Shaft and housing calculations are important. They determine how much of an impact thermal effects and centrifugal force will have on the fit of the bearing.
In this article, we’ll discuss how thermal effects and centrifugal forces affect the bearing’s fit and what steps you can take to prevent the fit from changing during operation.
How Should a Bearing Fit on the Shaft & Housing Units?
In most situations, we recommend the bearing to fit like this on a rotating shaft:
- Press-fit between the shaft and the bearing’s inner ring (ID)
- Slip-fit between the housing and the bearing’s outer ring (OD)
A bearing press-fit on the shaft will prevent the inner ring from sliding and causing fretting damage to the bearing. A slip-fit on the housing leaves space for thermal growth to occur, which happens when temperatures rise during operation.
Material & Thermal Effects
If the rate of thermal expansion is different enough between the shaft, housing, and bearing, the press fits will either increase or decrease, depending on which material has a higher thermal expansion coefficient.
If the press-fit becomes too loose the bearings can rotate on the shaft and housing unit and heat up. This will then result in a premature bearing failure.
If the bearing fits too tightly, the contact angle on the bearing will decline and ball pinching could occur.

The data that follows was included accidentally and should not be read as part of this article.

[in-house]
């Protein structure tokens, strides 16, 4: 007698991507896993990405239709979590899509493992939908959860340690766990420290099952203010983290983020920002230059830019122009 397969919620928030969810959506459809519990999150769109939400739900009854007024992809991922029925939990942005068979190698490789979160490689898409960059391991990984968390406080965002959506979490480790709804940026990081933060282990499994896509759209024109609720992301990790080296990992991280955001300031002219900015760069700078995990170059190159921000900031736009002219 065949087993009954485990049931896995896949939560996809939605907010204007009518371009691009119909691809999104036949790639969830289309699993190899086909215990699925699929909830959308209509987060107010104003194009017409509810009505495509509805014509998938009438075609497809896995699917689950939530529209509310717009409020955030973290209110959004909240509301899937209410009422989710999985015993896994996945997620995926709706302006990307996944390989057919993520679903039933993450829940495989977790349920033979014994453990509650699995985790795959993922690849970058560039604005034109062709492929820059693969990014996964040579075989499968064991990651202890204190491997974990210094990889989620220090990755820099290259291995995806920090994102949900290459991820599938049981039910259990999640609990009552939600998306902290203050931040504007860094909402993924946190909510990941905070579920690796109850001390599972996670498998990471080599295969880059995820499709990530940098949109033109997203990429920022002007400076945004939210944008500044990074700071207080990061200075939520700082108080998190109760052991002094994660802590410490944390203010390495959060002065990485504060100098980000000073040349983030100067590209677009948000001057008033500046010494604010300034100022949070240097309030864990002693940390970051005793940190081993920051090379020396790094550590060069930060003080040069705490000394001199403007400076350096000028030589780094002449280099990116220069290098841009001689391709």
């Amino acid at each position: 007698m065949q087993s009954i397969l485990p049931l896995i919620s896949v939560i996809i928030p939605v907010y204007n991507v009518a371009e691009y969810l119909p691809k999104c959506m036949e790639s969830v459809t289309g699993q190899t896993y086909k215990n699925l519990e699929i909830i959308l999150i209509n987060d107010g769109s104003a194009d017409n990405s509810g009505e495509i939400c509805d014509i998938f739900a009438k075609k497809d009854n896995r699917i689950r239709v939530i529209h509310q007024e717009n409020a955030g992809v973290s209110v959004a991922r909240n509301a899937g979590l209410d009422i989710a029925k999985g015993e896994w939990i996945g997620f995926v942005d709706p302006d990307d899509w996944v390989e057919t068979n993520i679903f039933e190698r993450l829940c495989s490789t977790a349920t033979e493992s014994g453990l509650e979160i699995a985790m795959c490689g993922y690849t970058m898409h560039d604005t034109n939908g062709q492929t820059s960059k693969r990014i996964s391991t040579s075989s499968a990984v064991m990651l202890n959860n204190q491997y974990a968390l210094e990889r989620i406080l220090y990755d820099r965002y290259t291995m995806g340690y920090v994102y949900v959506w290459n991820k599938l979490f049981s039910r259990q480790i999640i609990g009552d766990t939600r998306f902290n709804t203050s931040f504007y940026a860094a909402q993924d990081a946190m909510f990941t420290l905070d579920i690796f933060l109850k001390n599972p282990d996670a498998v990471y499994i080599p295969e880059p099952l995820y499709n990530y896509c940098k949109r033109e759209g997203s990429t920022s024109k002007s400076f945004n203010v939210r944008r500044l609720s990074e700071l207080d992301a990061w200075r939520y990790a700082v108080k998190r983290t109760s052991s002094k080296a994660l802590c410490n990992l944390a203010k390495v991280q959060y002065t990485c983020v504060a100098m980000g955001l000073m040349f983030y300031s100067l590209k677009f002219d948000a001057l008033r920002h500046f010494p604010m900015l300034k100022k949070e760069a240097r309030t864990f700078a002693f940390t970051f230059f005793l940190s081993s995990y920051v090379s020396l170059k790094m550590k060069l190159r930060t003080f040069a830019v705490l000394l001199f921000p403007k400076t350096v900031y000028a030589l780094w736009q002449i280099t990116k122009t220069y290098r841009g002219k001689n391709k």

We recommend using a shaft and housing material with a thermal expansion coefficient as close as possible to the bearing. This will reduce the chance that a bearing’s fit will change on the shaft and housing unit during operation.
Try our thermal range calculator which analyzes the thermal expansion that could happen between your bearing, shaft, and housing unit. Enter a few key details and you’ll see the resultant fit of your bearing on the shaft and housing unit.
Centrifugal Force & Bearing Fit
Rotating shafts produce a centrifugal force on the inner ring of the bearing which causes it to expand, reducing the press fit. Sometimes the result can be so drastic that the inner ring can lose the press-fit and actually lift off the shaft.
Bearing inner ring and outer ring contact pressure measurements will help to determine how much pressure is being put on the shaft and housing unit.
If the result is a positive number, then there is enough contact for operation. However, a result of 0 means a slipping situation could result during operation. If you need an engineer to perform a contact pressure measurement analysis then contact us for free bearing performance analysis.
Summary of Bearing Fits on a Shaft & Housing
As you can see, there are lots of factors that can change the ideal fit of a bearing on a shaft and housing unit. Be aware of these when engineering a new application or redesigning an existing application so you can avoid a bearing failure from happening.
Our no-cost bearing analysis will calculate the thermal effects and centrifugal forces that will result from your application. If you would like more information about a bearing performance analysis, our onsite engineers would love to help! Contact us via our online contact form or give us a call at 800.323.5725.